Twitscoop is a site that lets you track Twitter for the latest buzz. If it doesn’t show you the real power of what is coming in search, I don’t know what will.
It launched a completely new site today at 8am, and we were given a preview over the weekend. It’s services like this that show how companies like Google must clearly do something soon to be able to incorporate Twitter-like technology — because they’ll be left in the dust otherwise, at least when it comes to timely searches. To begin with, Twitscoop offers a tag cloud that changes in real time. As we watched it this morning, the word “Baghdad” suddenly grew to become the largest word in the cloud (see screenshot below). Turns out that a U.S. soldier shot dead five other U.S. troops at an American base in Baghdad. I clicked over to Google news and didn’t see anything about it. Equally as suddenly, words can shrink and fall of the page.
If you click on “Baghdad,” Twitscoop takes you to the stream of stories containing that word, so you can see and track the latest buzz.
Twitscoop competes against a number of other similar services, such as Tweetag, Tweetmeme and Twitturly. But Twitscoop’s search is more powerful than those sites in many ways. These others do things like looking at the number of times a tweet has been retweeted. But this can lead to a lot of noise, because professionals have created automatic tweeting for certain things and ecosystems that help them retweet (blog sites do this, for example). Twitscoop, however, crawls the entire Twitter timeline. It gets rid of everything except for English tweets, then tries to get rid of spam, and, finally, has an algorithm to get rid of non-relevant tweets (its building this as its secret sauce). It splits the tweets into words, and then tracks them for how frequently they are used relative to how often they’re regularly used (for example, the word Twitter is used a lot in tweets, more than just about any other word, but if that word isn’t being tweeted any more than it is usually, it doesn’t show up in the tag cloud). The company doesn’t track hash tags, because it says people forget to use them, there’s no common agreement on when to use them, and they often don’t exist for new events.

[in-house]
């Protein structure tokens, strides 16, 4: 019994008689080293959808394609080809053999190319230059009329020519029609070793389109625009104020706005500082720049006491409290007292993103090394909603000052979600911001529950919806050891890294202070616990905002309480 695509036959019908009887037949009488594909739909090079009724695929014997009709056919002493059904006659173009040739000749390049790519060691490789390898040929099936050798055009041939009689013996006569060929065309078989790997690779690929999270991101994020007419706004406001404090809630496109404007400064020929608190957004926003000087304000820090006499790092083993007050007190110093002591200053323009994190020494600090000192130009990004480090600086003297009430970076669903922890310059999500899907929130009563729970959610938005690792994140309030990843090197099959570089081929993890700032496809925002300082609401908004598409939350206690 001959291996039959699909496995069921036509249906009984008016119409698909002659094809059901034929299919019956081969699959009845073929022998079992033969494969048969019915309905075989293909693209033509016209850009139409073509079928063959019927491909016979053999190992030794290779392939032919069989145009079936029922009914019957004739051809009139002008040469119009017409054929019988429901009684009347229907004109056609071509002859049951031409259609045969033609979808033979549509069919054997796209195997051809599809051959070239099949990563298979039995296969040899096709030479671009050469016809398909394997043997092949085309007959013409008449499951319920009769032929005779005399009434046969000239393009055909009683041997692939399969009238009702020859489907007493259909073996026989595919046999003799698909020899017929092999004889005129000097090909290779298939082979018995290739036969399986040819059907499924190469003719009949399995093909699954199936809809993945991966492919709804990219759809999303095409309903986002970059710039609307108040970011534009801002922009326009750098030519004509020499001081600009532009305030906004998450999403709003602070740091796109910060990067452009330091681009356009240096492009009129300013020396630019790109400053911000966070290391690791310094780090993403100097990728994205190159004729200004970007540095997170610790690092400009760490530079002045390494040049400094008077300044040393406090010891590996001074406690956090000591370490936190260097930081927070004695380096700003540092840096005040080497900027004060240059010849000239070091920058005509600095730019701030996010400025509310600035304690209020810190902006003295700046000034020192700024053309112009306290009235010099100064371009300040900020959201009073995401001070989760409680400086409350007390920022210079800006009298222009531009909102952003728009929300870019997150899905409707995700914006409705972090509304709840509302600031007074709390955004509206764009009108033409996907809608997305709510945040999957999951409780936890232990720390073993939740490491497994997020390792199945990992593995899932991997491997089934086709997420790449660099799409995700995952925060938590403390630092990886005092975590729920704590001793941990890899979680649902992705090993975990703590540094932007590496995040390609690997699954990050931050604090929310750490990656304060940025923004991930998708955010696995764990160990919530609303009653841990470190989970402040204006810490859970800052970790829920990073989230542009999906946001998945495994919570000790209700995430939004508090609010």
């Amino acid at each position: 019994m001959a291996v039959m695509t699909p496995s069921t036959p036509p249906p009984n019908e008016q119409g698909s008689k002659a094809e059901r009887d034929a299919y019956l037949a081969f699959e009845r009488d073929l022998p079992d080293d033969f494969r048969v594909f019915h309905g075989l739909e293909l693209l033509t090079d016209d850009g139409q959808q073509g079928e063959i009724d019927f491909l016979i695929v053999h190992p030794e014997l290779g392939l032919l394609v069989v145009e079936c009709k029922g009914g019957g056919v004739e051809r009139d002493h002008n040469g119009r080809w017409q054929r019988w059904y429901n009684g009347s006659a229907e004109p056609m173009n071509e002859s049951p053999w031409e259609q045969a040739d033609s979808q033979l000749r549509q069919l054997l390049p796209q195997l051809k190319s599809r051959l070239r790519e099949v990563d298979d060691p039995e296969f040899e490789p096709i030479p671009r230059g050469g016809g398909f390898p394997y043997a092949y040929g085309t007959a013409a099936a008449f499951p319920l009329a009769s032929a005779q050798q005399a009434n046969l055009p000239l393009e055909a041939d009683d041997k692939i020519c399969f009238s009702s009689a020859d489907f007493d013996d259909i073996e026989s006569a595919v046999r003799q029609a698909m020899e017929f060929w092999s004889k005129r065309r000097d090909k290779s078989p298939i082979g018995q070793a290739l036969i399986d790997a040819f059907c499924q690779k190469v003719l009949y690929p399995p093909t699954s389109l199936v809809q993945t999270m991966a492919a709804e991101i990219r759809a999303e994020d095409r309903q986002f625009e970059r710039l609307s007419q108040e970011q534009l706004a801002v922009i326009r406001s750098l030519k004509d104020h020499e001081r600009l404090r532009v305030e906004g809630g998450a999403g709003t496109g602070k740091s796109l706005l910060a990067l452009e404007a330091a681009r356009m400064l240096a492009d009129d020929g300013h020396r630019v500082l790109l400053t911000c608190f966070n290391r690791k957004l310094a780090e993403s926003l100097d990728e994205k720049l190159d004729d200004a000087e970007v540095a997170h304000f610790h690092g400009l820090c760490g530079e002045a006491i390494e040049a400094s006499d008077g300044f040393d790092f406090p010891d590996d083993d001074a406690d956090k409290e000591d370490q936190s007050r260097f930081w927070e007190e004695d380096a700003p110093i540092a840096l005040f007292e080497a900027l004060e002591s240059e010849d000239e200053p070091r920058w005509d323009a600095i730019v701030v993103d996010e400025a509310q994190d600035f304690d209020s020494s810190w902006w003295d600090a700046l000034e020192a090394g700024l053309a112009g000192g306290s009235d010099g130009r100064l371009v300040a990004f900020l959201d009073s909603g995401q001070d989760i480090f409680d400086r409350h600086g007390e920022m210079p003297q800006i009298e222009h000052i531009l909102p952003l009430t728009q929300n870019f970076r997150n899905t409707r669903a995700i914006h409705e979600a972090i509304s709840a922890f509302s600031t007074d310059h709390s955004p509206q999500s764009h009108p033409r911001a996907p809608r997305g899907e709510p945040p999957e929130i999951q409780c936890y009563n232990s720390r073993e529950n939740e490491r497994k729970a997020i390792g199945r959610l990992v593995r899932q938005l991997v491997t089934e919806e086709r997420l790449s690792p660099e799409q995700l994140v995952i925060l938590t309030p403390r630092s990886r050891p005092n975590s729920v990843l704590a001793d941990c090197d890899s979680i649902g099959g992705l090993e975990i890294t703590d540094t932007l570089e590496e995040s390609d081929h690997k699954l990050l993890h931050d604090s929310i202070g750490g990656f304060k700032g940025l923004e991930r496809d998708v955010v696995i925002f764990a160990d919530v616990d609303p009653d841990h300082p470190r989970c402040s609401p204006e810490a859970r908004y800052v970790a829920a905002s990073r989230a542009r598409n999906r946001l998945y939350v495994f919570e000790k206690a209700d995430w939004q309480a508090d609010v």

It features oAuth authentication, which lets you login safely through Twitter (without directly giving the site your credentials).
It has a bunch of other goodies, too. Search a stock ticker (using the format $appl to search for Apple’s stock price), and Twitscoop will return tweets referencing $appl, and lets you mouse over them to see real-time charts of Apple’s stock price as they are referenced in the tweets. It pulls up the charts via an API with Google Finance. Same for Twitpic. If you search for the word “Twitpic,” Twitscoop pulls all the tweets that contain a link to that Twitter-image service, and lets you hover your mouse over the Twitpic links to see a picture of the image.
It also lets you see charts showing term usage and how use of a particular term has changed over time. Search for “coffee,” for example, and then click “graph” by the search bar, and it will pull a graph showing the use of the word coffee over any time period. You can do it to look at what times of day people drink their coffee (see screenshot at bottom). Same for seeing when people eat their “pizza.” Turns out, habits like ordering pizza vary significantly according to season, the company finds.
When you input searches, tabs on those searches are created under the search bar. You can then drag them around as you please to rearrange your search preferences.
The company has existed for a year and now says it has 500,000 uniques.
Company founder Philippe Breuils says his goal is to build the fastest Web-based gateway to twitter. He’s off to a great start.
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